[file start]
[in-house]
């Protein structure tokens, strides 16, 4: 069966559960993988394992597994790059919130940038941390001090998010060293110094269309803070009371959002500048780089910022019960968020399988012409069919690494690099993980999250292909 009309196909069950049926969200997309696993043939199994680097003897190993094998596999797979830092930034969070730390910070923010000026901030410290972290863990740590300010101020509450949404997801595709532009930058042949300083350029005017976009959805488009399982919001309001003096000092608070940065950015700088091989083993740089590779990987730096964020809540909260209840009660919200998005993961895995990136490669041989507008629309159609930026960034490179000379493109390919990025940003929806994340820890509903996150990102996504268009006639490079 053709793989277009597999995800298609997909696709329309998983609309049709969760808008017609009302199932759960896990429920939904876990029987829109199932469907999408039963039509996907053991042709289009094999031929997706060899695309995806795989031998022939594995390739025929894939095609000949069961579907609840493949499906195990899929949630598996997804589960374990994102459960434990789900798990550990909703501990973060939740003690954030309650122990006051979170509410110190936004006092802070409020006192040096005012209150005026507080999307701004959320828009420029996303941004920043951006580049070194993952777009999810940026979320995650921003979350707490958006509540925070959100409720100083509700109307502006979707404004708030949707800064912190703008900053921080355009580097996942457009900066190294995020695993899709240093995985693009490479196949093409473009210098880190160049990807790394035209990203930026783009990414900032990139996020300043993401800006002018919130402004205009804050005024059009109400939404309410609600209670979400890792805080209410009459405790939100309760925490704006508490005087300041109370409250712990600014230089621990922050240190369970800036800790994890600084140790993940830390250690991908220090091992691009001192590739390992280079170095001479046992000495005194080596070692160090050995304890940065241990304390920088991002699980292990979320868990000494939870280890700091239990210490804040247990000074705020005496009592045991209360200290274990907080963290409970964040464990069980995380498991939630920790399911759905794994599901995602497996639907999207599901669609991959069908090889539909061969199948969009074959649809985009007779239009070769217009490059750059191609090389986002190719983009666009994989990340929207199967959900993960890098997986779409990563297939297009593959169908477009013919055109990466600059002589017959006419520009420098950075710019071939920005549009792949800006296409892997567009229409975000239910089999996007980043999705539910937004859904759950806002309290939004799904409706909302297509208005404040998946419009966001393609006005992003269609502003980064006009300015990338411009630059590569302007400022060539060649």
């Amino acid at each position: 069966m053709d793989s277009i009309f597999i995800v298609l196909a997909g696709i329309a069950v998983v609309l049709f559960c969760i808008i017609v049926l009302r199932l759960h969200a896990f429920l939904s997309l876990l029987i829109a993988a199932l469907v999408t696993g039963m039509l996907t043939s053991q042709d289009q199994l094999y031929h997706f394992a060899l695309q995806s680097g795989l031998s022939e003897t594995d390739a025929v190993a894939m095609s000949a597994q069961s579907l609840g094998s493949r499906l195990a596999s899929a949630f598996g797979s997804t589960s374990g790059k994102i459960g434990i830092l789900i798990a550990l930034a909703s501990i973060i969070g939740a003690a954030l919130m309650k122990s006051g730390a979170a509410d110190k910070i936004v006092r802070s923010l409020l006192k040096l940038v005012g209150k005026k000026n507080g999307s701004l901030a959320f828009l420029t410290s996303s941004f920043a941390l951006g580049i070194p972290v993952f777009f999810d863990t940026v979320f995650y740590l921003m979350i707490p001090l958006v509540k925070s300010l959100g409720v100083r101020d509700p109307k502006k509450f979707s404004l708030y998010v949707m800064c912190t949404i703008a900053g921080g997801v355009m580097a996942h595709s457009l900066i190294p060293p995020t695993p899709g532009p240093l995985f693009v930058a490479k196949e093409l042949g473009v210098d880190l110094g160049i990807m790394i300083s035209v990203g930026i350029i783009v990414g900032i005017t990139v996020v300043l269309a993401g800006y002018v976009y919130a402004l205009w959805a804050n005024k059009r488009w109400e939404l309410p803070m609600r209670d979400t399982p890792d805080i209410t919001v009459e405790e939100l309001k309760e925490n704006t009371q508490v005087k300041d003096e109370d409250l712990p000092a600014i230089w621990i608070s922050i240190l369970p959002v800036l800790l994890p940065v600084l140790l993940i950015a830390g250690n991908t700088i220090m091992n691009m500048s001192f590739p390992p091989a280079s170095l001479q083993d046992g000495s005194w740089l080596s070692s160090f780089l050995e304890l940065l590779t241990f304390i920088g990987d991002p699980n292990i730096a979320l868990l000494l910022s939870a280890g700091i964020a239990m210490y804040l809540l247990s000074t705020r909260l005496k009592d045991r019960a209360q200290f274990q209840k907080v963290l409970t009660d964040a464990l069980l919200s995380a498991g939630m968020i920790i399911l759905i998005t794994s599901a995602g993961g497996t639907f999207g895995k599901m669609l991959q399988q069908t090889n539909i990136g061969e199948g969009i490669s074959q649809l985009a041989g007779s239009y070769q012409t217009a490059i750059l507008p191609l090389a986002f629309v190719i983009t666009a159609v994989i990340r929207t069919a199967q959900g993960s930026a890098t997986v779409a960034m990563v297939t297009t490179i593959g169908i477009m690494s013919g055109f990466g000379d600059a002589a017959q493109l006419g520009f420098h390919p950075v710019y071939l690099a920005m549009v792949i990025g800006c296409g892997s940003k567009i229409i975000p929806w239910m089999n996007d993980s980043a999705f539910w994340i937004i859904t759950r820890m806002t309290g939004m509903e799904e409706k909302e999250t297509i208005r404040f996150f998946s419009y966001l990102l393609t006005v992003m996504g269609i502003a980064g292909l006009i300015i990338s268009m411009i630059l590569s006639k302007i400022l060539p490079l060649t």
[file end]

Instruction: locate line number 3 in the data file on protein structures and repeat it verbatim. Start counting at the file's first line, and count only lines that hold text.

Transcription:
């Amino acid at each position: 069966m053709d793989s277009i009309f597999i995800v298609l196909a997909g696709i329309a069950v998983v609309l049709f559960c969760i808008i017609v049926l009302r199932l759960h969200a896990f429920l939904s997309l876990l029987i829109a993988a199932l469907v999408t696993g039963m039509l996907t043939s053991q042709d289009q199994l094999y031929h997706f394992a060899l695309q995806s680097g795989l031998s022939e003897t594995d390739a025929v190993a894939m095609s000949a597994q069961s579907l609840g094998s493949r499906l195990a596999s899929a949630f598996g797979s997804t589960s374990g790059k994102i459960g434990i830092l789900i798990a550990l930034a909703s501990i973060i969070g939740a003690a954030l919130m309650k122990s006051g730390a979170a509410d110190k910070i936004v006092r802070s923010l409020l006192k040096l940038v005012g209150k005026k000026n507080g999307s701004l901030a959320f828009l420029t410290s996303s941004f920043a941390l951006g580049i070194p972290v993952f777009f999810d863990t940026v979320f995650y740590l921003m979350i707490p001090l958006v509540k925070s300010l959100g409720v100083r101020d509700p109307k502006k509450f979707s404004l708030y998010v949707m800064c912190t949404i703008a900053g921080g997801v355009m580097a996942h595709s457009l900066i190294p060293p995020t695993p899709g532009p240093l995985f693009v930058a490479k196949e093409l042949g473009v210098d880190l110094g160049i990807m790394i300083s035209v990203g930026i350029i783009v990414g900032i005017t990139v996020v300043l269309a993401g800006y002018v976009y919130a402004l205009w959805a804050n005024k059009r488009w109400e939404l309410p803070m609600r209670d979400t399982p890792d805080i209410t919001v009459e405790e939100l309001k309760e925490n704006t009371q508490v005087k300041d003096e109370d409250l712990p000092a600014i230089w621990i608070s922050i240190l369970p959002v800036l800790l994890p940065v600084l140790l993940i950015a830390g250690n991908t700088i220090m091992n691009m500048s001192f590739p390992p091989a280079s170095l001479q083993d046992g000495s005194w740089l080596s070692s160090f780089l050995e304890l940065l590779t241990f304390i920088g990987d991002p699980n292990i730096a979320l868990l000494l910022s939870a280890g700091i964020a239990m210490y804040l809540l247990s000074t705020r909260l005496k009592d045991r019960a209360q200290f274990q209840k907080v963290l409970t009660d964040a464990l069980l919200s995380a498991g939630m968020i920790i399911l759905i998005t794994s599901a995602g993961g497996t639907f999207g895995k599901m669609l991959q399988q069908t090889n539909i990136g061969e199948g969009i490669s074959q649809l985009a041989g007779s239009y070769q012409t217009a490059i750059l507008p191609l090389a986002f629309v190719i983009t666009a159609v994989i990340r929207t069919a199967q959900g993960s930026a890098t997986v779409a960034m990563v297939t297009t490179i593959g169908i477009m690494s013919g055109f990466g000379d600059a002589a017959q493109l006419g520009f420098h390919p950075v710019y071939l690099a920005m549009v792949i990025g800006c296409g892997s940003k567009i229409i975000p929806w239910m089999n996007d993980s980043a999705f539910w994340i937004i859904t759950r820890m806002t309290g939004m509903e799904e409706k909302e999250t297509i208005r404040f996150f998946s419009y966001l990102l393609t006005v992003m996504g269609i502003a980064g292909l006009i300015i990338s268009m411009i630059l590569s006639k302007i400022l060539p490079l060649t």